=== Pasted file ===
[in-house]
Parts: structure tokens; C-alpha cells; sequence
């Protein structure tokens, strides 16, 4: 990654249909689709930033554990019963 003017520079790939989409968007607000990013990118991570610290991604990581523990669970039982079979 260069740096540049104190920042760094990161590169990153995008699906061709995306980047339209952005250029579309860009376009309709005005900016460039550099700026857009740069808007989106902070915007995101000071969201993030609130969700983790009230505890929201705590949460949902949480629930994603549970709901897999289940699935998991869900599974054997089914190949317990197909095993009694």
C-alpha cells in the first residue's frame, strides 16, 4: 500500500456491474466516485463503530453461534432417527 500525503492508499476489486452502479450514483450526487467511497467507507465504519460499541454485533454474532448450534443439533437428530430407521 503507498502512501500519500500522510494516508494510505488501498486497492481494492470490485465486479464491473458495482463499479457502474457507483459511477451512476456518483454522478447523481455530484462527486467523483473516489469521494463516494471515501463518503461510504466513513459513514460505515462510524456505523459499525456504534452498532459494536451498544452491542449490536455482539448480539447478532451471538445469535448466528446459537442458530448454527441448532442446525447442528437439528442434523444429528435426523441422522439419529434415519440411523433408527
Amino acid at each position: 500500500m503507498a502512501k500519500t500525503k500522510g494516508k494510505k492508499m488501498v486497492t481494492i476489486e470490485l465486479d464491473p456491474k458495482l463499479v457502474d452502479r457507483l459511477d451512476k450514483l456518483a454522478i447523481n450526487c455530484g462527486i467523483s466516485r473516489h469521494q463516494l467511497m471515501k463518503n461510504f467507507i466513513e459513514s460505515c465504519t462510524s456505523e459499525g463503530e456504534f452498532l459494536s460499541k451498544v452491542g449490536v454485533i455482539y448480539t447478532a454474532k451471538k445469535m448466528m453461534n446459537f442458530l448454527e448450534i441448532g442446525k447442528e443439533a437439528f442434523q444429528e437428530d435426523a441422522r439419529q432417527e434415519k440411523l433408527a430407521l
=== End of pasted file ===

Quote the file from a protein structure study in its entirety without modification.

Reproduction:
[in-house]
Parts: structure tokens; C-alpha cells; sequence
């Protein structure tokens, strides 16, 4: 990654249909689709930033554990019963 003017520079790939989409968007607000990013990118991570610290991604990581523990669970039982079979 260069740096540049104190920042760094990161590169990153995008699906061709995306980047339209952005250029579309860009376009309709005005900016460039550099700026857009740069808007989106902070915007995101000071969201993030609130969700983790009230505890929201705590949460949902949480629930994603549970709901897999289940699935998991869900599974054997089914190949317990197909095993009694």
C-alpha cells in the first residue's frame, strides 16, 4: 500500500456491474466516485463503530453461534432417527 500525503492508499476489486452502479450514483450526487467511497467507507465504519460499541454485533454474532448450534443439533437428530430407521 503507498502512501500519500500522510494516508494510505488501498486497492481494492470490485465486479464491473458495482463499479457502474457507483459511477451512476456518483454522478447523481455530484462527486467523483473516489469521494463516494471515501463518503461510504466513513459513514460505515462510524456505523459499525456504534452498532459494536451498544452491542449490536455482539448480539447478532451471538445469535448466528446459537442458530448454527441448532442446525447442528437439528442434523444429528435426523441422522439419529434415519440411523433408527
Amino acid at each position: 500500500m503507498a502512501k500519500t500525503k500522510g494516508k494510505k492508499m488501498v486497492t481494492i476489486e470490485l465486479d464491473p456491474k458495482l463499479v457502474d452502479r457507483l459511477d451512476k450514483l456518483a454522478i447523481n450526487c455530484g462527486i467523483s466516485r473516489h469521494q463516494l467511497m471515501k463518503n461510504f467507507i466513513e459513514s460505515c465504519t462510524s456505523e459499525g463503530e456504534f452498532l459494536s460499541k451498544v452491542g449490536v454485533i455482539y448480539t447478532a454474532k451471538k445469535m448466528m453461534n446459537f442458530l448454527e448450534i441448532g442446525k447442528e443439533a437439528f442434523q444429528e437428530d435426523a441422522r439419529q432417527e434415519k440411523l433408527a430407521l